#4 in my ranking of Wes Craven’s filmography.
#1 in my ranking of the Scream franchise.
I don’t think I can come up with a better argument that Wes Craven should never have written his movies alone than Scream. I think he was a perfectly competent filmmaker when it comes to the visual aspects, and his ability to manage actors had improved over the years. However, he was always a subpar writer. Even A Nightmare on Elm Street, his best work that he wrote himself, really needed another pass by a better writer. Scream, though, from a script by Kevin Williamson, is Craven bringing his professional ability to a clever and well-built screenplay.
The movie famously opens with Drew Barrymore’s Casey, a high school student, preparing popcorn and taking a series of increasingly threatening phone calls from a male voice over the phone. Having kidnapped her boyfriend and tied him to a chair in her backyard while quizzing her on horror movie trivia, ending with both her and her boyfriend’s gruesome murder. This was a shocking thing at the time because the marketing had put Barrymore, the biggest movie star at the time appearing in the film, front and center of every trailer and poster. Killing her off early established that the film wasn’t going to follow any rules. Of course, Hitchcock had already done this fifty years before in Psycho (a film that gets quoted and referred to directly late in the film, so I think Williamson understood that he was being clever but not completely original).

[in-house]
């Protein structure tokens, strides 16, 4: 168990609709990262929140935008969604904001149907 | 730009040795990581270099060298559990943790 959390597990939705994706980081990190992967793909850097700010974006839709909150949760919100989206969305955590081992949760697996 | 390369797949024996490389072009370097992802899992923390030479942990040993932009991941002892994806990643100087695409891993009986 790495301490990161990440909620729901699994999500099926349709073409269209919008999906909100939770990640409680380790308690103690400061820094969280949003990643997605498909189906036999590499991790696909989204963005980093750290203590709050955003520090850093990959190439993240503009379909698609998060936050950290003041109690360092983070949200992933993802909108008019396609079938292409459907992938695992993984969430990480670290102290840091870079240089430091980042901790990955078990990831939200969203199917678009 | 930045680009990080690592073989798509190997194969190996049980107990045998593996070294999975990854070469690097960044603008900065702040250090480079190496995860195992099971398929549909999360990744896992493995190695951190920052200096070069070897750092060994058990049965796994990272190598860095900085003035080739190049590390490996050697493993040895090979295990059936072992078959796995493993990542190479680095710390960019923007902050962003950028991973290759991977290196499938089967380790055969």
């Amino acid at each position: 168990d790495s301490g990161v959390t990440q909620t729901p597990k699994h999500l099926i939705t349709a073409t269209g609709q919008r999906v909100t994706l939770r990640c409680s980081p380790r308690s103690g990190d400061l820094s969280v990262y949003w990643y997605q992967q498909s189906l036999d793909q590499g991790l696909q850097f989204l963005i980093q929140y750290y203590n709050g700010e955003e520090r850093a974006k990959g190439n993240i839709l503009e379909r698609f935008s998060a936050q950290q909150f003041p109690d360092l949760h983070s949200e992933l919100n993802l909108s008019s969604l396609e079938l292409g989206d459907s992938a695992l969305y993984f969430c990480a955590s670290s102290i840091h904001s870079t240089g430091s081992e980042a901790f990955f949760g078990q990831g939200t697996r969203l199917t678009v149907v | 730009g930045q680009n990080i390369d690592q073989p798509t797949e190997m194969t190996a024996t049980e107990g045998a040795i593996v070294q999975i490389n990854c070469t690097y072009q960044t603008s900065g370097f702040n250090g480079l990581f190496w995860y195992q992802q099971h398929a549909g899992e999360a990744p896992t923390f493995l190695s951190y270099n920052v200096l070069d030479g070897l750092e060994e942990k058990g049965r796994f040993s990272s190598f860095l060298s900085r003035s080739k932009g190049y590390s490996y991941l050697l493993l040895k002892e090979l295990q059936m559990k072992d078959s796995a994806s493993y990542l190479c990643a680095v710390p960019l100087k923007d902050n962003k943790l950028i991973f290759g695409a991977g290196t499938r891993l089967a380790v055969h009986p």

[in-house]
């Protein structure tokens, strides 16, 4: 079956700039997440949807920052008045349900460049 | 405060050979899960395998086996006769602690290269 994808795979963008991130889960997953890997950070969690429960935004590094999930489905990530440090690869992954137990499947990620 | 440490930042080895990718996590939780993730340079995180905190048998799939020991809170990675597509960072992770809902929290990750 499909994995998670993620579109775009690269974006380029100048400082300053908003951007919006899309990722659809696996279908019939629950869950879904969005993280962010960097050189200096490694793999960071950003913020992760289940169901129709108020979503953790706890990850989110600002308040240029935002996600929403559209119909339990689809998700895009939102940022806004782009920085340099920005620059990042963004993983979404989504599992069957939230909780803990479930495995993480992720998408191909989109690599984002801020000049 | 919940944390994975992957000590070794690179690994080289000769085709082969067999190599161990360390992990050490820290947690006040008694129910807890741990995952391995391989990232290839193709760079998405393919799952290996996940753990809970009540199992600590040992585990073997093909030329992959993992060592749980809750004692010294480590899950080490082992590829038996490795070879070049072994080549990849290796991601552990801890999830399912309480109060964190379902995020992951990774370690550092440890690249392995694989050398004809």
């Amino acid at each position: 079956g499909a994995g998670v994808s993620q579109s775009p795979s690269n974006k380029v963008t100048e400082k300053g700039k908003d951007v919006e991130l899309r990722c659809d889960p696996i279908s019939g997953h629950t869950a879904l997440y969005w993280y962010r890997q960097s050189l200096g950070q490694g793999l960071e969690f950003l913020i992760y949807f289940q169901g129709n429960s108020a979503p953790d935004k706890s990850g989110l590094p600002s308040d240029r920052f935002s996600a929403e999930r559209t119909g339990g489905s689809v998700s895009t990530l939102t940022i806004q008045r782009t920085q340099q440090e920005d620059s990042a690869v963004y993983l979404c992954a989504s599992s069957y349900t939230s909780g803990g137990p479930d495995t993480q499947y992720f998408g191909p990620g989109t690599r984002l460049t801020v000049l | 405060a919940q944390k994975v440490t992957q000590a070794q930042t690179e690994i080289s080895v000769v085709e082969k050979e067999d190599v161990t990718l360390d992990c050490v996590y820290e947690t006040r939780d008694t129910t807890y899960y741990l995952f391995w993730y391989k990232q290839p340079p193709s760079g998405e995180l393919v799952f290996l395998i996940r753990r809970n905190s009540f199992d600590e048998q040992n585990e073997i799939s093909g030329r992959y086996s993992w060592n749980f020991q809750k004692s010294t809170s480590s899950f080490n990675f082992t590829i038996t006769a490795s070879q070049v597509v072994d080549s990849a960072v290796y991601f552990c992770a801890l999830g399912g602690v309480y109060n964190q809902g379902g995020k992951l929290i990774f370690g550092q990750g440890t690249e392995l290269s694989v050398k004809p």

Then we meet our real main character, Sidney Prescott (Neve Campbell), and if there is a wonderful center to this film, it’s Sidney Prescott. It takes a little while to figure out where she’s coming from, but Sidney’s mother was murdered and raped a year before by a man now in prison named Cotton Weary (Liev Schreiber) for the crime. She’s a hurt, young woman who is still dealing with the trauma of her mother’s rumored promiscuity and brutal murder when a series of new, brutal murders erupts in her otherwise sleepy town. She had a boyfriend, Billy Loomis (Skeet Ulrich), with whom she has yet to have sex, insisting on a PG-13 relationship (not the first self-aware movie reference the movie will have). The two are two-fifths of a friend group that also includes Tatum (Rose McGowan), her boyfriend Stu (Matthew Lillard), and the horror movie obsessed Randy (Jamie Kennedy).
The movie is at its best when the focus is on Sidney and her sense of trauma. There’s a great scene where she goes into the girls’ bathroom at school, hiding in a stall, where a mean cheerleader details her theory on how Sidney is making up a lot of what’s going on in the town in order to attract attention. It’s really painful to Sidney, but she says nothing. Neve Campbell’s quietly pained performance here is probably the best performance Wes Craven ever got from an actor.